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Tyler Wade has his chance with the Yankees

Wade was left off the Opening Day roster to the confusion of many, but now is his time to shine.

Detroit Tigers v New York Yankees Photo by Elsa/Getty Images

Tyler Wade has had an interesting journey as a Yankee. He was a well-regarded prospect for a few years in the minors, but he has not produced yet at the major league level. Still, Wade owns quality numbers at Triple-A. His profile, that of a speedy contact hitter with ample defensive versatility, is also an intriguing one to a Yankees club that could use a little bit of each of those things.

Nonetheless, an interesting skillset wasn’t enough to keep the Yankees from cutting Wade, who failed to make the Opening Day roster despite hitting .308 and playing six different positions in the spring. Wade voiced his frustration, and it was unclear if or when his next chance to produce for the Yankees would come.

However, things have a funny way of working out in baseball. With the Yankees facing a veritable laundry list of injuries, Wade now has his best chance yet to carve out a role with the Yankees and back up his words.

Wade didn’t return to the roster because the Yankees changed their minds, or because he had a chance to force the issue with his play in the minors. He came back because injuries to Miguel Andujar and Giancarlo Stanton have the Yankees dangerously short on bats, particularly in the infield. While Stanton should be back by the end of the month, Andujar’s injury is more problematic; he could potentially miss the entirety of the season.

The Yankees expect DJ LeMahieu to hold down the fort at the hot corner while Andujar heals, but Wade will still have ample opportunity. Troy Tulowitzki has shown flashes, but he just went down with a calf strain during Wednesday’s game with the Tigers. Tulowitzki may only miss a short time, but even if he does, the Yankees must plan for more missed time and rest days for the 34-year-old shortstop going forward. Ditto Brett Gardner, who probably shouldn’t be an every-day center fielder at 35 years old.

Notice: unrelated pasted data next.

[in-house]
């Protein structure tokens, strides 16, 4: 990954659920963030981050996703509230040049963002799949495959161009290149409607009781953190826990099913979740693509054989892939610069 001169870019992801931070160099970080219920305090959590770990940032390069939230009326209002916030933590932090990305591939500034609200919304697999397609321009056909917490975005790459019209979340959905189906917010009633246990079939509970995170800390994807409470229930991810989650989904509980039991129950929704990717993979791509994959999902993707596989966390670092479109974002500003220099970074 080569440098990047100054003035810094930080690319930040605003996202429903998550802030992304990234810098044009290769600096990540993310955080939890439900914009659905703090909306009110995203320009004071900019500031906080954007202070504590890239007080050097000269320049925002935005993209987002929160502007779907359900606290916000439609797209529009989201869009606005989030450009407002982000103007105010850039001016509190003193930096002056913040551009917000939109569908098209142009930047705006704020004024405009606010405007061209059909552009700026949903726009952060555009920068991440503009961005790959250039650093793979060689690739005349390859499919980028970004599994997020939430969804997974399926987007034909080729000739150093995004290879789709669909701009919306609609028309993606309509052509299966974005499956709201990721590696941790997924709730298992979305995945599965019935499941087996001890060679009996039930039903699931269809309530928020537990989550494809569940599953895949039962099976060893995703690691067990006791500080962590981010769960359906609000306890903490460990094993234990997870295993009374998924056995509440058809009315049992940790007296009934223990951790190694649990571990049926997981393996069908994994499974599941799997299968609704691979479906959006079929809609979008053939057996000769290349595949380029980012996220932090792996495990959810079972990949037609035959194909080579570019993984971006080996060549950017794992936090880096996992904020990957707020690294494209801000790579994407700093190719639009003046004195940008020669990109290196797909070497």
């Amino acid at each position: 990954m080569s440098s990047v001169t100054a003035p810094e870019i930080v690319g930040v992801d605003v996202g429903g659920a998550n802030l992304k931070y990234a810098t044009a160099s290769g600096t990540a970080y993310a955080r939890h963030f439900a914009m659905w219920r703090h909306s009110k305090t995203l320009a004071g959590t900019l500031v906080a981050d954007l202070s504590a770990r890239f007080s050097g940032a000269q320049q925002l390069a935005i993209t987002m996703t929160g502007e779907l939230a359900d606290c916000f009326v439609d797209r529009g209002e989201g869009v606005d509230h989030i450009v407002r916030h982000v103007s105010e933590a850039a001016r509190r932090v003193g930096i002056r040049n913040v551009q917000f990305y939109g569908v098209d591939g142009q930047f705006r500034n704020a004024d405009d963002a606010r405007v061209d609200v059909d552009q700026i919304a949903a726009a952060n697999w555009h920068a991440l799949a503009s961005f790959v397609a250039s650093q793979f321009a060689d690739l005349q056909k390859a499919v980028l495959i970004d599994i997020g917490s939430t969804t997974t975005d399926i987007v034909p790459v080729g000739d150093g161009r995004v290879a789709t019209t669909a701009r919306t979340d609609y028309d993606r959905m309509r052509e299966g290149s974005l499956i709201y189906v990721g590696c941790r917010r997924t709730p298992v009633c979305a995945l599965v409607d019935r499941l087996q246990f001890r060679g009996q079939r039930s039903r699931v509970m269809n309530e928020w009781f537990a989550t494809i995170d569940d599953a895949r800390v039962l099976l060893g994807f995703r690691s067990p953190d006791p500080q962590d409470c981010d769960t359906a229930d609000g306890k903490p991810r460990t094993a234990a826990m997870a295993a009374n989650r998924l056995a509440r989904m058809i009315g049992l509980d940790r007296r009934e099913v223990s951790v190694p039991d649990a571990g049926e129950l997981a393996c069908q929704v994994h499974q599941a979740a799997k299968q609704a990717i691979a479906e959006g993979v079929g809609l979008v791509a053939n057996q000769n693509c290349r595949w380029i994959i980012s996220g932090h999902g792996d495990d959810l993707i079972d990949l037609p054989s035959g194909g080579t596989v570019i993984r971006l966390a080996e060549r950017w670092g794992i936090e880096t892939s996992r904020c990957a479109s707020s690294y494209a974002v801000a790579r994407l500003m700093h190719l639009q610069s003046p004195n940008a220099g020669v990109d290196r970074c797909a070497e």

Luckily, Wade has experience at all of these positions. There is a very likely scenario where Wade appears in five out of seven games in a week – one in the outfield while Gardner sits, a pair of games spelling Gleyber Torres, or LeMahieu, one or two replacing Tulowitzki, and one more for defensive or pinch-running purposes. Essentially, Wade shifts into LeMahieu’s expected role while LeMahieu becomes a regular.

Wade has never had this opportunity with the Yankees before. Now, at 24 years old and having voiced his frustration, it’s put up or shut up time. He hasn’t gotten many chances to contribute with the Yankees yet, but he also hasn’t done all that much (outside of this spring training) to earn any more at-bats. While his defense and speed are solid, he needs to prove he can hit enough to stick in the big leagues.

Anecdotally, age-24 looks like a prime cutoff point for evaluating MLB talent. Last year alone, Johan Camargo, Ketel Marte, Jose Peraza, Jeimer Candelario and Dansby Swanson all had crucial seasons at that age, and all are still MLB regulars today because they grew as hitters. Elsewhere, the likes of Lewis Brinson, Albert Almora, and Scott Kingery face more uncertain futures after struggling as they progressed through their early- to mid-20’s. If Wade can’t hit this year, he may never receive this clear a chance again, at least not with the Yankees.

Wade will never be an elite hitter, but I’d say he only has to slash something along the lines of .265/.330/.370 to be a quality bench player. That is certainly doable. Combine that with the fact that he’s the fastest player on the team and that he can play all across the diamond, and the blueprint is there for a compelling semi-regular in the bigs. The tools are all there for Tyler Wade. He just has to put them together.